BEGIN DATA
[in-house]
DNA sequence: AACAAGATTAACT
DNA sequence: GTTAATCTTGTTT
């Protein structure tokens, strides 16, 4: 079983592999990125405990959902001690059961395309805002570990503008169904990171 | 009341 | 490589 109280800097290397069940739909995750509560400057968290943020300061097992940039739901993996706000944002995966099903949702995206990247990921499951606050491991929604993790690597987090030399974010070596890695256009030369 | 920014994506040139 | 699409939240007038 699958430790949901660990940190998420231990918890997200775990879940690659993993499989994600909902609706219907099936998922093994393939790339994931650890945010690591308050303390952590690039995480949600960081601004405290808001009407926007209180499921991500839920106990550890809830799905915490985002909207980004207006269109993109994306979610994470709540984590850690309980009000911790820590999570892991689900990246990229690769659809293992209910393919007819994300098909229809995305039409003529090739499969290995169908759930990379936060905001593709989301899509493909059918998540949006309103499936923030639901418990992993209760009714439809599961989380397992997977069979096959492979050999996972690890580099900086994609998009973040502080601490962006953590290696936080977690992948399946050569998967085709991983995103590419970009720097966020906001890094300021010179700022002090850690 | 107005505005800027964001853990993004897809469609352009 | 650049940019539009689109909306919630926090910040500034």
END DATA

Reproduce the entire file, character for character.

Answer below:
[in-house]
DNA sequence: AACAAGATTAACT
DNA sequence: GTTAATCTTGTTT
């Protein structure tokens, strides 16, 4: 079983592999990125405990959902001690059961395309805002570990503008169904990171 | 009341 | 490589 109280800097290397069940739909995750509560400057968290943020300061097992940039739901993996706000944002995966099903949702995206990247990921499951606050491991929604993790690597987090030399974010070596890695256009030369 | 920014994506040139 | 699409939240007038 699958430790949901660990940190998420231990918890997200775990879940690659993993499989994600909902609706219907099936998922093994393939790339994931650890945010690591308050303390952590690039995480949600960081601004405290808001009407926007209180499921991500839920106990550890809830799905915490985002909207980004207006269109993109994306979610994470709540984590850690309980009000911790820590999570892991689900990246990229690769659809293992209910393919007819994300098909229809995305039409003529090739499969290995169908759930990379936060905001593709989301899509493909059918998540949006309103499936923030639901418990992993209760009714439809599961989380397992997977069979096959492979050999996972690890580099900086994609998009973040502080601490962006953590290696936080977690992948399946050569998967085709991983995103590419970009720097966020906001890094300021010179700022002090850690 | 107005505005800027964001853990993004897809469609352009 | 650049940019539009689109909306919630926090910040500034």